Impact of Forage Inclusion Rate in a Dry Total Mixed Ration on the Behavior and Growth of Growing Dairy Cattle

Monday, July 21, 2014
Exhibit Hall AB (Kansas City Convention Center)
Mariska J Groen , Wageningen University, Wageningen, Netherlands
Mike A Steele , Nutreco Canada, Guelph, ON, Canada
Trevor J DeVries , University of Guelph, Kemptville, ON, Canada
Abstract Text:

The objective of this study was to determine the impact of forage inclusion rate in a dry TMR on behavior and growth of young dairy cattle. Ten Holstein bull calves (90.5 ± 2.4 d of age, weighing 136.0 ± 12.3 kg) were assigned to 1 of 2 treatments, a TMR containing (DM basis) either: 1) 85% concentrate and 15% chopped straw for 10 wk (wk 1-10); or 2) 85% concentrate and 15% chopped straw for 5 wk (wk 1-5), then 70% concentrate and 30% chopped straw for 5 wk (wk 6-10). After 10 wk, all animals were transitioned to a TMR containing (DM basis) 42.3% corn silage and 57.7% haylage for 2 wk (wk 11-12). DMI was recorded daily and BW was recorded 2x/wk. Feeding behavior was scored from digital video recordings 3 d/wk. Samples of TMR and orts were taken for particle separation 3 d/wk. Sorting was calculated as: actual intake of each particle fraction expressed as a % of its predicted intake. Data were averaged by week and analyzed in a repeated measures mixed effect model.  DMI (5.5±3.3 kg/d), ADG (1.7±0.1 kg/d), feed efficiency (3.5±1.4 kg DM/kg gain), and eating time (151.9±8.8 min/d) were similar between treatments during wk 1-5. Calves on the 70% diet ate less DM (5.5 vs 7.4 kg/d; SE=0.4; P=0.006), grew slower (1.3 vs 1.6 kg/d; SE=0.08; P=0.02), sorted more against long forage particles (62.8 vs 103.8 %; SE=6.3; P=0.01), and spent a greater duration of time feeding (194.9 vs 102.6 min/d; SE=12.5; P=0.001) during wk 6-10.  A treatment×hour interaction (P<0.001) in the analysis of feeding patterns indicated that this difference in feeding time occurred only during the first 8 h after feed delivery. Despite no differences in DMI (5.2 kg/d) or ADG (1.1 kg/d) in wk 11-12, there was a carryover effect on behavior. In wk 11-12, a treatment×hour interaction was detected (P=0.03); calves previously-fed the 70% diet continued to spend more time feeding immediately after feed delivery. Interestingly, during wk 11-12 those calves did not sort for or against long particles (103.6%), while the calves previously-fed the 85% ration sorted for (107.0%) those particles. These results show that feeding a dry TMR to weaned calves can promote high growth rates and efficiency. Further, altering forage content of such a TMR may have an impact on the expression and persistence of feeding behavior patterns.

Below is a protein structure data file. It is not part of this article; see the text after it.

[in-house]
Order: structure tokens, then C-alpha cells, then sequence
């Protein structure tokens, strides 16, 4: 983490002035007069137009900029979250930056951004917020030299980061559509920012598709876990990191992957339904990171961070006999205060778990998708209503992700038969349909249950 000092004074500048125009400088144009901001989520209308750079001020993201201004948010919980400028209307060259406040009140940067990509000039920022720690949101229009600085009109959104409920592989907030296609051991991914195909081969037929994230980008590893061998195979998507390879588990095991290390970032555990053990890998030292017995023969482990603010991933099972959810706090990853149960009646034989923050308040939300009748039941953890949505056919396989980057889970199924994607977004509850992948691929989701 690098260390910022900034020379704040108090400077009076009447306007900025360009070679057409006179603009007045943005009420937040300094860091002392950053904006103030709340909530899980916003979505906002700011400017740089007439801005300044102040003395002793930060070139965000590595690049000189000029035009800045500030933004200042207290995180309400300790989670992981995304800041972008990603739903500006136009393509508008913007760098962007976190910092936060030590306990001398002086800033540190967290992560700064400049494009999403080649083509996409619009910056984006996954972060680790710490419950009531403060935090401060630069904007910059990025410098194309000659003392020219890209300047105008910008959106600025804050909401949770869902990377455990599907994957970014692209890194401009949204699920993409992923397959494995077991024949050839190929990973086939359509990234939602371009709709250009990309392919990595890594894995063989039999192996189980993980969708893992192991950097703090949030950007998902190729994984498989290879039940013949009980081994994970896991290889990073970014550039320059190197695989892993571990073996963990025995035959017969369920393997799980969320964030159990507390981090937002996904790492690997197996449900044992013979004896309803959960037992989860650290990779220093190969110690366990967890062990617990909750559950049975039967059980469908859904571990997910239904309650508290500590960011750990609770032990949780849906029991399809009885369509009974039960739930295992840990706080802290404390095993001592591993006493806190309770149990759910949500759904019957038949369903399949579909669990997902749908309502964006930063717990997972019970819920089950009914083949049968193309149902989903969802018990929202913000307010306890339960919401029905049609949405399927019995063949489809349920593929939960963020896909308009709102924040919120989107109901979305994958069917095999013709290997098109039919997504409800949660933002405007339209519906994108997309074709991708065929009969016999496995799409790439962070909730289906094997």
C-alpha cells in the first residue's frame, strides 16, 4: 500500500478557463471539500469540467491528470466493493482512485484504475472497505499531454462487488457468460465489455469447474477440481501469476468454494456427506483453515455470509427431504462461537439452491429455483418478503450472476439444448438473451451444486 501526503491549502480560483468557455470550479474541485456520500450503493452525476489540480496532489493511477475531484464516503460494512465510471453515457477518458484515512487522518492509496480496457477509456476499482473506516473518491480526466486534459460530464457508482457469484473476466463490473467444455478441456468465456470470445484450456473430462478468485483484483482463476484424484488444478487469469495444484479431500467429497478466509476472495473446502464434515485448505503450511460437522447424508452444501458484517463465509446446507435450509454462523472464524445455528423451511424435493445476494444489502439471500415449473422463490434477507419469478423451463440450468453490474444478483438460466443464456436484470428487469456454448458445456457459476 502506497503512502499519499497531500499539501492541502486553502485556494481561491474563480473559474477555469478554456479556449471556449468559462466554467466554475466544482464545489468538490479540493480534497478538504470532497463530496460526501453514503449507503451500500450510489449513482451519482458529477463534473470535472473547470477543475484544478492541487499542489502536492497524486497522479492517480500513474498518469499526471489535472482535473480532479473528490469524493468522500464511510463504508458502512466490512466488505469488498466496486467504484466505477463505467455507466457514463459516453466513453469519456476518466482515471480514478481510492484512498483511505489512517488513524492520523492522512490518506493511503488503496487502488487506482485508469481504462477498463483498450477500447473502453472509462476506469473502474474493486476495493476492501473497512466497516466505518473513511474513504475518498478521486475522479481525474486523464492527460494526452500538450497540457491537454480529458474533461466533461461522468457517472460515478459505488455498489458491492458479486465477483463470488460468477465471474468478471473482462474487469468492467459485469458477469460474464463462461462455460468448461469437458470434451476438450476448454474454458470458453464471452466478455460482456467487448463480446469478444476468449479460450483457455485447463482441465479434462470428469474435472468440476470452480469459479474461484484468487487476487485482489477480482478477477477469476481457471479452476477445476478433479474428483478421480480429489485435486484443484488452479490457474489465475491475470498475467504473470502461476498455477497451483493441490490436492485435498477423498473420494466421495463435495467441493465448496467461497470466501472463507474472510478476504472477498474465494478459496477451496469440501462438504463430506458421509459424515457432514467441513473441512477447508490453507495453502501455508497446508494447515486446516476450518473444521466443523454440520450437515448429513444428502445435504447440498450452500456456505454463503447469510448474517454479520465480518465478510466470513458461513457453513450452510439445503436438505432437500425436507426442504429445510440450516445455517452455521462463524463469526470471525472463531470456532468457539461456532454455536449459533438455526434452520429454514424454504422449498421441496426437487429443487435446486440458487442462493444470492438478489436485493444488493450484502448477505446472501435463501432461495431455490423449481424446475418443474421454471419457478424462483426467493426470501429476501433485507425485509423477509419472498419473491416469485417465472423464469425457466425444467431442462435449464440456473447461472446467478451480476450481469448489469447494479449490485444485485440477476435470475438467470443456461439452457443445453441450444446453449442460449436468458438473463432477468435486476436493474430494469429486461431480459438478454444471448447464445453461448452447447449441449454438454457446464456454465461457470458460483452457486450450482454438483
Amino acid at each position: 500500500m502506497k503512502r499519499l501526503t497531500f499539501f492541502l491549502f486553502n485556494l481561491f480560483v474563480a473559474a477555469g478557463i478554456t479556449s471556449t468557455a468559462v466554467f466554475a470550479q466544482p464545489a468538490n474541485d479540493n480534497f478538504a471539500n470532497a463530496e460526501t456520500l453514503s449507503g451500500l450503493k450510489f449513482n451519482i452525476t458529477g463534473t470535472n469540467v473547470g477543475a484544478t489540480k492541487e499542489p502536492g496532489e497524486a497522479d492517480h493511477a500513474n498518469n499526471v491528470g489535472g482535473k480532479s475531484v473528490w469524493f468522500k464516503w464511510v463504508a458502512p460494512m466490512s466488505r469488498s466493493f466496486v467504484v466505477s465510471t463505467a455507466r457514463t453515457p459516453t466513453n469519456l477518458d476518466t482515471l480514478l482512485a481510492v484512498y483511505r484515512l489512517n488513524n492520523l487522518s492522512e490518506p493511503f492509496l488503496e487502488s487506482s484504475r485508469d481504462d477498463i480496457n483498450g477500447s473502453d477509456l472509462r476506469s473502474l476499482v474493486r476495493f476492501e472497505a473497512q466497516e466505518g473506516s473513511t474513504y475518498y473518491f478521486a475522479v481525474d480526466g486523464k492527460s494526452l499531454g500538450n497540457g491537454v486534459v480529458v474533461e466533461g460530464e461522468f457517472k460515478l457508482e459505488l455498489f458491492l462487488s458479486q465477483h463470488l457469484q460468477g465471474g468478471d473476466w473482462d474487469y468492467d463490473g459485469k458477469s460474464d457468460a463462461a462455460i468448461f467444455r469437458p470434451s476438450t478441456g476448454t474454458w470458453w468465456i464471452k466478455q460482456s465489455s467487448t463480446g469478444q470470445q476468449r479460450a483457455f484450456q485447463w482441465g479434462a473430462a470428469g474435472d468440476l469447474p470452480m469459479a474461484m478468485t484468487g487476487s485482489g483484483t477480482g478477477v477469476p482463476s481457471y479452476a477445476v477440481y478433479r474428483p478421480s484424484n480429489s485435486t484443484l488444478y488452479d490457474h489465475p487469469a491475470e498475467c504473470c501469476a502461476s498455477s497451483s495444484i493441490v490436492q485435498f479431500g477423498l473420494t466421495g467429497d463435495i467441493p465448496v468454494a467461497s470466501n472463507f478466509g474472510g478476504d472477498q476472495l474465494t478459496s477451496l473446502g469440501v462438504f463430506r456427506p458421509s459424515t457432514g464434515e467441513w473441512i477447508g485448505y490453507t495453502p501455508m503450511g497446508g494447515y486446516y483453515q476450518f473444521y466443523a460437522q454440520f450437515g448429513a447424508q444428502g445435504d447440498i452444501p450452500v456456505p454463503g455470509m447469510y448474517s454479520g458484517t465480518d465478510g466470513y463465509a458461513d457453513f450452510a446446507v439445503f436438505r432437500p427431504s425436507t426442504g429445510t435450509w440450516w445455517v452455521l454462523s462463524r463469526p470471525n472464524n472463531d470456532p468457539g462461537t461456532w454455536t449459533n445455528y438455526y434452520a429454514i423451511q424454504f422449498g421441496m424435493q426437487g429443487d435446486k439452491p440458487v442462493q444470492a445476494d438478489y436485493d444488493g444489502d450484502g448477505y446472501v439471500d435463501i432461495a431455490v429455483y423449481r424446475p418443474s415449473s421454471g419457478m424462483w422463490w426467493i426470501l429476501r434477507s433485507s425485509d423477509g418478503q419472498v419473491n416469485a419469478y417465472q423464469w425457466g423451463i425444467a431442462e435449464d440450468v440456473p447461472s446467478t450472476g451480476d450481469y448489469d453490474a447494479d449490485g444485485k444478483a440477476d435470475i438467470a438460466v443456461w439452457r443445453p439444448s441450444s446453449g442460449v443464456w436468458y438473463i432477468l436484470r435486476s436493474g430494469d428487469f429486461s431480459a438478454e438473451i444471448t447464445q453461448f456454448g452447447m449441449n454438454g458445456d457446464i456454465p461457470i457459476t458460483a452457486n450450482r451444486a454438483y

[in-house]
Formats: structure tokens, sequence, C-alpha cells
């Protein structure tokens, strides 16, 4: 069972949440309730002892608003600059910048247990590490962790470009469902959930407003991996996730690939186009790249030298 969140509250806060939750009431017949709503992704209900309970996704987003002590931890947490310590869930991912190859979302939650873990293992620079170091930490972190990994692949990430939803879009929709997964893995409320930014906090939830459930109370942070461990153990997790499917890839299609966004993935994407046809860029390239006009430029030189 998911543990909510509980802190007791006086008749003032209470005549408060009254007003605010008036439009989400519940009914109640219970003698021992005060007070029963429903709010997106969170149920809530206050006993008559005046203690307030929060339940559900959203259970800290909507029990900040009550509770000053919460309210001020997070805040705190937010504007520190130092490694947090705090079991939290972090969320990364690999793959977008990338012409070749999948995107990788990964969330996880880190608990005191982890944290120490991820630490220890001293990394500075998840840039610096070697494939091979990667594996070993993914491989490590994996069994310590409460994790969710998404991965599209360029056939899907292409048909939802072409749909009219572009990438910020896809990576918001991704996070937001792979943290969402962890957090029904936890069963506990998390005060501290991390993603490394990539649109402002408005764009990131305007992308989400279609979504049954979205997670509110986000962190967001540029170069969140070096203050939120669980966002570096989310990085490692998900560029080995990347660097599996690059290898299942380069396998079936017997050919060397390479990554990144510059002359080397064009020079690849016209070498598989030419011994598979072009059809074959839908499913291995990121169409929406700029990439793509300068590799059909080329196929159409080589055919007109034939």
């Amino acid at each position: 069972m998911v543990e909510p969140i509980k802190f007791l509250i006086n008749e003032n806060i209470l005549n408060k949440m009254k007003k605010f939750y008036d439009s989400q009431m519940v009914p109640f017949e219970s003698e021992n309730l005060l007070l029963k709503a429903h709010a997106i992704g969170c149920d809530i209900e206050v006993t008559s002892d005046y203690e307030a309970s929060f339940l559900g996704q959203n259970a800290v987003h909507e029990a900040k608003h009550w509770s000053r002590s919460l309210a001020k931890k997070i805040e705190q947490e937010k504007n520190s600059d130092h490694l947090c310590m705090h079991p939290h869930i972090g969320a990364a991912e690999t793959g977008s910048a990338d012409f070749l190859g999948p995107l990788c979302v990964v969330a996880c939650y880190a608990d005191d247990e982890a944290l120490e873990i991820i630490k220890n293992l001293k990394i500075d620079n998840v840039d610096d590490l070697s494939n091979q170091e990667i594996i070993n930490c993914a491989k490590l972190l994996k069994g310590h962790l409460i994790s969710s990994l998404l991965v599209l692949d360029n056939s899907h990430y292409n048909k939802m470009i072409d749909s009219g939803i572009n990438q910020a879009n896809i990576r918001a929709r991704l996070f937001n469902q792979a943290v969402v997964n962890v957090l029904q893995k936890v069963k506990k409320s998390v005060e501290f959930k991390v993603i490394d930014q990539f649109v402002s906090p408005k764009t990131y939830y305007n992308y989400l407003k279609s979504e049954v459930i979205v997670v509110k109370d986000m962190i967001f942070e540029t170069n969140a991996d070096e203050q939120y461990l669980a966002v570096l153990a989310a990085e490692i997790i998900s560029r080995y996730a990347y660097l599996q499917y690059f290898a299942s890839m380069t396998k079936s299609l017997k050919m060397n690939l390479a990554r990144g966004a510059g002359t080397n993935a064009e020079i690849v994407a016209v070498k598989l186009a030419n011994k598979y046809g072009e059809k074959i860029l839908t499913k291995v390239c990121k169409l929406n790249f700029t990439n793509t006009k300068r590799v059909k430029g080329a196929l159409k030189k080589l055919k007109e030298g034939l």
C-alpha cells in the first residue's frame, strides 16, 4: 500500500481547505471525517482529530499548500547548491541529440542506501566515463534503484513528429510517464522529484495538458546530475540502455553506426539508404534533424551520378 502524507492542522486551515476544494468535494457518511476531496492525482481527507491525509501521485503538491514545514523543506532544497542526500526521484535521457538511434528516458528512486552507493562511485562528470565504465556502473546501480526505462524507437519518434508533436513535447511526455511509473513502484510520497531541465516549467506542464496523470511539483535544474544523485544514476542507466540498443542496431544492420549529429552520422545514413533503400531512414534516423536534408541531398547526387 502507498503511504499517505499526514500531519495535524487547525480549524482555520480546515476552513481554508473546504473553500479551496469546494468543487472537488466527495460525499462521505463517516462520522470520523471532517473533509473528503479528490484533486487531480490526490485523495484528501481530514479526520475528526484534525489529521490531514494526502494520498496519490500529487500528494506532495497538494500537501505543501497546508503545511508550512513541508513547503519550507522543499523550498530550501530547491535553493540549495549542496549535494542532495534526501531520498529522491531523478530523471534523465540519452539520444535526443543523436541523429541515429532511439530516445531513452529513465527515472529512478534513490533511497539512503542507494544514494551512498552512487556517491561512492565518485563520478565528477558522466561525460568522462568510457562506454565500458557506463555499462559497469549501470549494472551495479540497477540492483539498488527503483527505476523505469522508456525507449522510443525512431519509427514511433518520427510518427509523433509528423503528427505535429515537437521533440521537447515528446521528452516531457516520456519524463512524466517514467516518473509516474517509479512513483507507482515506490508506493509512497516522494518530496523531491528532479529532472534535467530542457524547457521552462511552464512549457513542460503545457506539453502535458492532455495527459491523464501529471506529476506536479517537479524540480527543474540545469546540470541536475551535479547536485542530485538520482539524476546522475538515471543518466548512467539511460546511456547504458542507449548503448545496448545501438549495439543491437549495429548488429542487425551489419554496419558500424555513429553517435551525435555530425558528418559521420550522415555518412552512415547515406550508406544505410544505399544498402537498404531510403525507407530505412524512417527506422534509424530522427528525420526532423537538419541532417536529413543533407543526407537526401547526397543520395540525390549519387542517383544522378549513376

Keywords: feeding behavior, forage concentration, straw